Wyatt Employment Law Report

Kentucky Court of Appeals Upholds $6 Million Verdict

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By Debra Dawahare

            In a published decision issued on November 20, 2009, the Kentucky Court of Appeals has upheld the Bullitt Circuit Court’s award of over $6 Million to two former employees of the Mt. Washington McDonald’s.  In its decision in McDonald’s Corporation v Ogborn, the court considered a truly bizarre situation.

   Between 1994 and 2004, an unknown hoaxer called fast food restaurants across the county, pretending to be a police officer.  He convinced restaurant managers, employees, and outsiders to conduct strip searches and even sexual assaults upon victims the hoaxer had apparently pre-selected.  The hoax was carried out more than 30 times at different McDonald’s restaurants, including several in Kentucky.  According to the court’s opinion, McDonald’s legal department was aware of and had documented these facts, but the company nevertheless failed to warn or train its employees about this hoax, or to prepare them to respond appropriately so as to prevent the hoax from being repeated.

             In April 2004, eighteen-year-old Louise Ogborn had just finished her shift at the Mt. Washington McDonald’s when the assistant manager, Donna Summers, got a call from an unknown person claiming to be a police officer.  This caller said that a purse or wallet had been stolen from the restaurant, and that the suspect was a person fitting Ogborn’s description.  He instructed Summers to detain Ogborn, take her personal possessions, and question her.  Summers complied, and at the caller’s direction, convinced Ogborn to disrobe.   Summers further obeyed the callers’ directive to bring a male “investigator” into the situation, but when the cook she attempted to involve refused in no uncertain terms (“in appropriately strong colloquial language,” according to the court), Summers acquiesced to the callers’ directive that she summon her fiancé to complete the investigation.  The fiancé, Nix, eventually strip searched and then sexually assaulted Ogborn, who said she all the while maintained her innocence and asked to leave. It was only when assistant manager Summers turned the investigation over to the restaurant’s maintenance staff that Ogborn was released.  The maintenance workers did not believe the caller was a police officer and terminated the call.  Ogborn was released and given back her clothes and cell phone.  Thereafter, McDonald’s terminated Summers’ employment.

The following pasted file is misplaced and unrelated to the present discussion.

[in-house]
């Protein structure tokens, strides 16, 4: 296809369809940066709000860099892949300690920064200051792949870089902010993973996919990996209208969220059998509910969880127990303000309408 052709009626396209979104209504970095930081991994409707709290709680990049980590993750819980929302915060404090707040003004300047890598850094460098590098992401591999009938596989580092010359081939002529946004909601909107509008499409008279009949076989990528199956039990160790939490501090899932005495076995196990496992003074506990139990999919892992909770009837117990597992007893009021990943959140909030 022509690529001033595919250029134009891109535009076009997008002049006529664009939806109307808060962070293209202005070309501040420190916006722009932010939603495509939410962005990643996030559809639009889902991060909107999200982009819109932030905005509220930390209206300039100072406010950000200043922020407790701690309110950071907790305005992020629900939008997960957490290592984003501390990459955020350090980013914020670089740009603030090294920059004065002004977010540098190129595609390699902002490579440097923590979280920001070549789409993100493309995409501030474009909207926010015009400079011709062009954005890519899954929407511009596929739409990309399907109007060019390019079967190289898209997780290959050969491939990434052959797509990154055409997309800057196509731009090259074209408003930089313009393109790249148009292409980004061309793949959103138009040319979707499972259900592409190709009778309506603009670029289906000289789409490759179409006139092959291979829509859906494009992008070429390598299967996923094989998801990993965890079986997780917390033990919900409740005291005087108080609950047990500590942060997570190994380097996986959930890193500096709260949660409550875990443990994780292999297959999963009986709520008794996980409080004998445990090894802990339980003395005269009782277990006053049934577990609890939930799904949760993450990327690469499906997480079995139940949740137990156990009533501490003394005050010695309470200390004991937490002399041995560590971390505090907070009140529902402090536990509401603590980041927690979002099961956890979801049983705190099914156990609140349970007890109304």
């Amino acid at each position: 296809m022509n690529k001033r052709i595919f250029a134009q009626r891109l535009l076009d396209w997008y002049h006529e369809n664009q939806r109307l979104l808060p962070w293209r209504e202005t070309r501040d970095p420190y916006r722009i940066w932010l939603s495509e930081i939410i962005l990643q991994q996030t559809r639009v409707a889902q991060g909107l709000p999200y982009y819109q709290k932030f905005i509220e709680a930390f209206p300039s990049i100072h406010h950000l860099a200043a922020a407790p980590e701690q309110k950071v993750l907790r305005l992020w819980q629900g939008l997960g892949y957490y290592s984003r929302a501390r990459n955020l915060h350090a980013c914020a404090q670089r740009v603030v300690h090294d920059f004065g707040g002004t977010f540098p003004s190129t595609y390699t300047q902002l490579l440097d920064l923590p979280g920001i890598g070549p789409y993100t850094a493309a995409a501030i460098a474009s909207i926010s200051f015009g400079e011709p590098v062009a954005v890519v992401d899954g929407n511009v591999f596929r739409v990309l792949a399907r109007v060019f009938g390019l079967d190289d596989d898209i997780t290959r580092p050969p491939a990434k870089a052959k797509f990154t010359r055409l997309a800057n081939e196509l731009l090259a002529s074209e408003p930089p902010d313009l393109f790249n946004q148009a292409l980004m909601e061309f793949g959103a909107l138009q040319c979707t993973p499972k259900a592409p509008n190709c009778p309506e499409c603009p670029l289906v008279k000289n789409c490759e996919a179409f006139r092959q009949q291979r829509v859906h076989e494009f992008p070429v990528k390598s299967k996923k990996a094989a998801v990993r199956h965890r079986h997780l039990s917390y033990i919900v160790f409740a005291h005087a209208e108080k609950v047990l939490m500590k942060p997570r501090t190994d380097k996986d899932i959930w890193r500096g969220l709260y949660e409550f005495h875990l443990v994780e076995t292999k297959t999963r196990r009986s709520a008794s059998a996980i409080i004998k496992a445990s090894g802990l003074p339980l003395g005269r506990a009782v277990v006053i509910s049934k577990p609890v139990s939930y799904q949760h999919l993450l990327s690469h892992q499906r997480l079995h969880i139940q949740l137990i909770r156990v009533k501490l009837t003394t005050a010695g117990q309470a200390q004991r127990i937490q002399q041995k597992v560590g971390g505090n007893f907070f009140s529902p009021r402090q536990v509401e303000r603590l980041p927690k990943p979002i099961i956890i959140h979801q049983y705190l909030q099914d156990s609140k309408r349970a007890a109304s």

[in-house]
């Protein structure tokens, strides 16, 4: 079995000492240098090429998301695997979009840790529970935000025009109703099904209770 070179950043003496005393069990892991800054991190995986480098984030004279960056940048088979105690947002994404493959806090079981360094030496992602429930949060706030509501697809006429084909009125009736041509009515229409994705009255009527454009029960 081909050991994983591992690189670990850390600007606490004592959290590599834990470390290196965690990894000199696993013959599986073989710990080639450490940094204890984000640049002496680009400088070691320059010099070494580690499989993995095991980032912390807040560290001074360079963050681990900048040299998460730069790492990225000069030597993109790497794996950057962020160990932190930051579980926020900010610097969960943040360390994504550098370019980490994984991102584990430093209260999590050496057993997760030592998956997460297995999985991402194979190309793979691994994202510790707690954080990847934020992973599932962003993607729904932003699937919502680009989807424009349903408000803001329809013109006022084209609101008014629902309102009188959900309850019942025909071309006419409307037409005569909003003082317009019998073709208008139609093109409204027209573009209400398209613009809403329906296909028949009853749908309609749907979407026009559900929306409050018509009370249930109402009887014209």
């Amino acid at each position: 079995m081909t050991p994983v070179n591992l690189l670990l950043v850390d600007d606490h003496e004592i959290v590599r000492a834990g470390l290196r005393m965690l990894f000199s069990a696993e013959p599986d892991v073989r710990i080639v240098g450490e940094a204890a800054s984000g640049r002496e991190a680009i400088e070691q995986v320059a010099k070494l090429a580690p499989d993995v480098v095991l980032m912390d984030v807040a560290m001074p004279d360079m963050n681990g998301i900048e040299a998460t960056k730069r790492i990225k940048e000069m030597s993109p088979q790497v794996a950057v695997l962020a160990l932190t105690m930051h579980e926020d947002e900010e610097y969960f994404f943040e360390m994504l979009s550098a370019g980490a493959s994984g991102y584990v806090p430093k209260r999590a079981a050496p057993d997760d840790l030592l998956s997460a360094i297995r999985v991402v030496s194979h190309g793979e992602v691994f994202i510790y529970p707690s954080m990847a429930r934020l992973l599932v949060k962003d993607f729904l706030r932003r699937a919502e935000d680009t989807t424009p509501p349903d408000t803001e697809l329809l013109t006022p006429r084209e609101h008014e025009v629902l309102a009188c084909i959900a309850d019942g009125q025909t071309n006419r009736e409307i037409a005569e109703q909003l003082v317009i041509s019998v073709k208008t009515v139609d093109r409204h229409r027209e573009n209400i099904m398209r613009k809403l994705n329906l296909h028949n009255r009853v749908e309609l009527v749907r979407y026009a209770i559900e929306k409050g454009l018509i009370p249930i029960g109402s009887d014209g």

Ogborn prevailed against McDonald’s on claims of sexual harassment, premises liability, negligence, and false imprisonment, taking over $1 million in compensatory damages and $5 million in punitive damages.  Summers initially took $100,000 in compensatory damages and $1,000,000 in punitives for intentional infliction of emotional distress, but the Court of Appeals reduced Summers’ punitive damages award to $400,000.

             Of interest to employers will be the Court of Appeals’ conclusion that Ogborn could maintain her sexual harassment claim under the Kentucky Civil Rights Act (“KCRA”) although the strip search and sexual assault were instigated by a hoax caller and carried out by Nix, who was not a McDonald’s employee.    The court  further concluded that Ogborn’s KCRA claim did not pre-empt her tort claims for false imprisonment, premises liability, or negligent supervision of Summers, though the court noted in dictum that the statutory claim would have pre-empted Summers’ claim for intentional infliction of emotional distress, had she not surrendered it earlier in the case. The Court of Appeals stated in its opinion that Kentucky does indeed recognize a cause of action for negligent supervision of an employee, and concluded that McDonald’s was negligent in that way, although the jury had concluded that neither Summers nor Dockery, another manager, had themselves been negligent.  

             An obvious takeaway lesson from this case is that where an employer knows or under the circumstances should have known about a threat to employees’ safety, it should take every opportunity to ameliorate the threat, warn employees, and train them how to respond should the threat arise.   In this instance, an instruction from McDonald’s describing the hoax calls (which apparently had been made to McDonald’s stores in Somerset, Wiliamsburg, Leitchfield, Louisa, and Paintsville,  KY, as well as others across the country) and instructing employees to refer the calls to the actual police, or to corporate legal,  or even to request that the caller provide some credentials, might have made all the difference. 

Author: Kim Koratsky

Labor & employment lawyer with the Memphis, Tennessee office of Wyatt, Tarrant & Combs, LLP

Leave a reply. Please note that although this blog may be helpful in informing clients and others who have an interest in information privacy and security, it is not intended to be legal advice. The information on this blog also should not be relied upon to form an attorney-client relationship.

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